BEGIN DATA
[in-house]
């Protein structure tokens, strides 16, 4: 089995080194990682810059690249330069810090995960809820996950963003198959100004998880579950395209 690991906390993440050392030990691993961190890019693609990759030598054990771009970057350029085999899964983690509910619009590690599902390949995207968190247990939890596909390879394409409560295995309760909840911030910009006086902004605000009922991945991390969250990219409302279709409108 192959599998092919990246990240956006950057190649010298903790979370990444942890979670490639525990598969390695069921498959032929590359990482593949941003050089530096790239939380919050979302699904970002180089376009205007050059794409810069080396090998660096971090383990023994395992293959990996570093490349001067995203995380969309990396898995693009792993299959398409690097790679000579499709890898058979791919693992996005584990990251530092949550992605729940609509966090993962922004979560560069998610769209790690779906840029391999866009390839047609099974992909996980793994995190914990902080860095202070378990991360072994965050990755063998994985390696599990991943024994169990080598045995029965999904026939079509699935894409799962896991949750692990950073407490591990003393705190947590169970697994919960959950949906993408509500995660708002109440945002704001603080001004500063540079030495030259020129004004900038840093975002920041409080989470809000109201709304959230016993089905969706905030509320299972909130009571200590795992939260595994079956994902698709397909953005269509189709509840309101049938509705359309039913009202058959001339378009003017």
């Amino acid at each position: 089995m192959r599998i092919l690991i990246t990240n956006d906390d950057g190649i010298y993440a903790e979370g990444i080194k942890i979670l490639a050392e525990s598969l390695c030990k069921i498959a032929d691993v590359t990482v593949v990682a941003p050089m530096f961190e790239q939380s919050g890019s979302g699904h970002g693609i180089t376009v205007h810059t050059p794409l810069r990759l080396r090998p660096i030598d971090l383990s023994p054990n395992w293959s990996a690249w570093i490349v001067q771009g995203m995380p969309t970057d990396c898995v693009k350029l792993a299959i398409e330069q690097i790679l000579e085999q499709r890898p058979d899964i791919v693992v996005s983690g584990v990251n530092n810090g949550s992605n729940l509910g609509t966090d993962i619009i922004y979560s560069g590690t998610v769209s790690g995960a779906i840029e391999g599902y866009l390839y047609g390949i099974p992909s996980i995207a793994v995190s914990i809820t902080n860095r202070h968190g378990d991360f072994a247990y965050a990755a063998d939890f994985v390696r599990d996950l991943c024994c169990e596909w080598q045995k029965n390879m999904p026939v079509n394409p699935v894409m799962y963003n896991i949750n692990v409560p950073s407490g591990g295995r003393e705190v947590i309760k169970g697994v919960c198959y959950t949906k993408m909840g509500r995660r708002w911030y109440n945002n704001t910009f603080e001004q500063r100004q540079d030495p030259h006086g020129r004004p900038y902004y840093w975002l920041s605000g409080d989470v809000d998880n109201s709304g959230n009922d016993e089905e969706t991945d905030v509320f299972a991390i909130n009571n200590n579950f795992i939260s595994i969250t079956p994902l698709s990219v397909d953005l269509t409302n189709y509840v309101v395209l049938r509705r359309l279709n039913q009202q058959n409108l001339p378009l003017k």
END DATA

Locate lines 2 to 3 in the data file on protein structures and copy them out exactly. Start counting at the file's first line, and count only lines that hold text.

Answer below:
């Protein structure tokens, strides 16, 4: 089995080194990682810059690249330069810090995960809820996950963003198959100004998880579950395209 690991906390993440050392030990691993961190890019693609990759030598054990771009970057350029085999899964983690509910619009590690599902390949995207968190247990939890596909390879394409409560295995309760909840911030910009006086902004605000009922991945991390969250990219409302279709409108 192959599998092919990246990240956006950057190649010298903790979370990444942890979670490639525990598969390695069921498959032929590359990482593949941003050089530096790239939380919050979302699904970002180089376009205007050059794409810069080396090998660096971090383990023994395992293959990996570093490349001067995203995380969309990396898995693009792993299959398409690097790679000579499709890898058979791919693992996005584990990251530092949550992605729940609509966090993962922004979560560069998610769209790690779906840029391999866009390839047609099974992909996980793994995190914990902080860095202070378990991360072994965050990755063998994985390696599990991943024994169990080598045995029965999904026939079509699935894409799962896991949750692990950073407490591990003393705190947590169970697994919960959950949906993408509500995660708002109440945002704001603080001004500063540079030495030259020129004004900038840093975002920041409080989470809000109201709304959230016993089905969706905030509320299972909130009571200590795992939260595994079956994902698709397909953005269509189709509840309101049938509705359309039913009202058959001339378009003017």
């Amino acid at each position: 089995m192959r599998i092919l690991i990246t990240n956006d906390d950057g190649i010298y993440a903790e979370g990444i080194k942890i979670l490639a050392e525990s598969l390695c030990k069921i498959a032929d691993v590359t990482v593949v990682a941003p050089m530096f961190e790239q939380s919050g890019s979302g699904h970002g693609i180089t376009v205007h810059t050059p794409l810069r990759l080396r090998p660096i030598d971090l383990s023994p054990n395992w293959s990996a690249w570093i490349v001067q771009g995203m995380p969309t970057d990396c898995v693009k350029l792993a299959i398409e330069q690097i790679l000579e085999q499709r890898p058979d899964i791919v693992v996005s983690g584990v990251n530092n810090g949550s992605n729940l509910g609509t966090d993962i619009i922004y979560s560069g590690t998610v769209s790690g995960a779906i840029e391999g599902y866009l390839y047609g390949i099974p992909s996980i995207a793994v995190s914990i809820t902080n860095r202070h968190g378990d991360f072994a247990y965050a990755a063998d939890f994985v390696r599990d996950l991943c024994c169990e596909w080598q045995k029965n390879m999904p026939v079509n394409p699935v894409m799962y963003n896991i949750n692990v409560p950073s407490g591990g295995r003393e705190v947590i309760k169970g697994v919960c198959y959950t949906k993408m909840g509500r995660r708002w911030y109440n945002n704001t910009f603080e001004q500063r100004q540079d030495p030259h006086g020129r004004p900038y902004y840093w975002l920041s605000g409080d989470v809000d998880n109201s709304g959230n009922d016993e089905e969706t991945d905030v509320f299972a991390i909130n009571n200590n579950f795992i939260s595994i969250t079956p994902l698709s990219v397909d953005l269509t409302n189709y509840v309101v395209l049938r509705r359309l279709n039913q009202q058959n409108l001339p378009l003017k």